Women’s professional sport has quickly developed in Australia over the past few years. Historically, there have been far fewer women’s professional sport leagues with enough sponsorship to pay athletes full time. This started to change beginning with netball, basketball and rugby and now Australian rules football (AFLW).
The meteoric rise of the AFLW, it's become clear that the time has finally come for women’s professional sport. But there are still fundamental equity issues around sponsorship, media coverage and importantly, how athletes are paid.
On this episode, Nicole and David take a look at the professionalisation of women’s sport in Australia. Tracy Taylor from the UTS Business School joins us in the studio to tell us about her research into women’s professional sport. Later, we interrupt gold medal winner and AFLW rookie, Chloe Dalton, during Carlton training to tell us about her experience in professional sport.
- Tracy Taylor is Professor of Sport Management with the UTS Business School. Her research focused on human resource management and executive leadership development, covering areas such as cultural diversity management in sport, volunteer management, and sport and security. You can find more of Tracy Taylor’s research on the UTS Business School website
- Chloe Dalton (@ChloeDalton7s) now plays for the Carlton Blues
- GWS Giants Theme song by Harry Angus of Cat Empire
- Thank you to OMP Sports Management, GWS Giants and AFL Women’s for helping us with this episode.
- Music: Gunnar Johnsén, Rand Aldo, Jobii
During our lifetimes, we all make healthcare decisions. Do you go to the doctor to get something checked out, or wait for it to get better? In Australia, you may choose between Medicare and private health insurance. These healthcare decisions are made on a personal level by weighing the costs and benefits.
So how are these decisions made? How do you measure the value of healthcare? Fundamentally, how do you put a dollar figure on a life?
On this episode, we’re speaking with Richard De Abreu Lourenco, Associate Professor in Health Economics, about how we calculate the cost of life, and how these sorts of calculations figure in the way resources are allocated within our society.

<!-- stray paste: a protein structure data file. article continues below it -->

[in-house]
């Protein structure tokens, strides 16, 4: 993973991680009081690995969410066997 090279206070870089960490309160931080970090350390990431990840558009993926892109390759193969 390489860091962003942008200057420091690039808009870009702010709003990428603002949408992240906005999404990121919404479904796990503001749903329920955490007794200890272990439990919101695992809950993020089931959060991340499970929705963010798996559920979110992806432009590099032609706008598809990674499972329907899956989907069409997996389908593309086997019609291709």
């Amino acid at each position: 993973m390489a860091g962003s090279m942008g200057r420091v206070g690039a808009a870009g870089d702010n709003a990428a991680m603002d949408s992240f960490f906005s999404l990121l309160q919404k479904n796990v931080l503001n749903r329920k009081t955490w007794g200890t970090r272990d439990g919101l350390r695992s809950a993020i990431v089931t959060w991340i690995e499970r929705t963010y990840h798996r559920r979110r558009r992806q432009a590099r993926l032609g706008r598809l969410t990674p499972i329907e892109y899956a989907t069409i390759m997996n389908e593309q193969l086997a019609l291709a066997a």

- The Pharmaceutical Benefits Scheme
- Medical Services Advisory Committee
- Quality Adjusted Life Years (QALY)
On this episode, we dive further into our collaboration with History Lab on the first deposit into Australia’s oldest bank by asking- Why do we trust banks?
We speak with Harry Scheule, Professor of finance, about how and why banks operate on trust and how that has changed since the Royal Commission into banking.
Harry is a member of the Retail Banking Council of FINSIA and occasional advisor to the financial service industry including banks, banking regulators and government.
- More information on Harry’s research can be found on the UTS website
- The Australian Securities and Investments Commission (ASIC) enforce and regulate company and financial services laws to protect Australian consumers, investors and creditors
- Australian Prudential Regulation Authority (APRA) promotes prudent behaviour with the key aim of protecting the interests of depositors, policyholders and superannuation fund members.
- The Reserve Bank of Australia seeks to foster financial system stability and promotes the safety and efficiency of the payments system.
- The Murray Inquiry Report
Music: Teddy Bergström, Henrik Neesgaard, Gunnar Johnsén and Anders Ekengren
Money has been described as one of the most important systems of trust that humans have created to date. Whether you pay in cold, hard cash or with the tap of a credit card, you use it every day. But have you ever wondered, what is money?
This episode of largely based on an investigation for another podcast called History Lab. If you haven’t listened to the episode yet, we highly recommend you go listen to that first. The Bank, the Sergeant and his Bonus should be listed as the previous episode in your feed.
Peter Docherty is an Associate professor of Economics at the University of Technology Business School.
In 1817, the Bank of New South Wales opened as the first financial institution in the Australian colonies. But when the first customers arrived for the grand opening, they found someone had already made a deposit. Where did the money come from? Our producers, Jason and Nicole, follow the record trail and discover the uncertain foundations of Australia’s first bank.
This episode is a collaboration between the UTS Business School, The Australian Centre for Public History and 2ser Radio in Sydney. We'll have two bonus episodes on banks, trust and money in the coming weeks.
- Colonial Frontier Massacre Map – (University of Newcastle in consultation with The Wollotuka Institute and AIATSIS)
Executive Producer: Tom Allinson
Producer: Jason L'Ecuyer
Collaborating researcher: Nicole Sutton
Sound Design: Joe Koning
Host: Tamson Pietsch
Script Advisors: Lauren Carroll Harris and Ellen Leabeater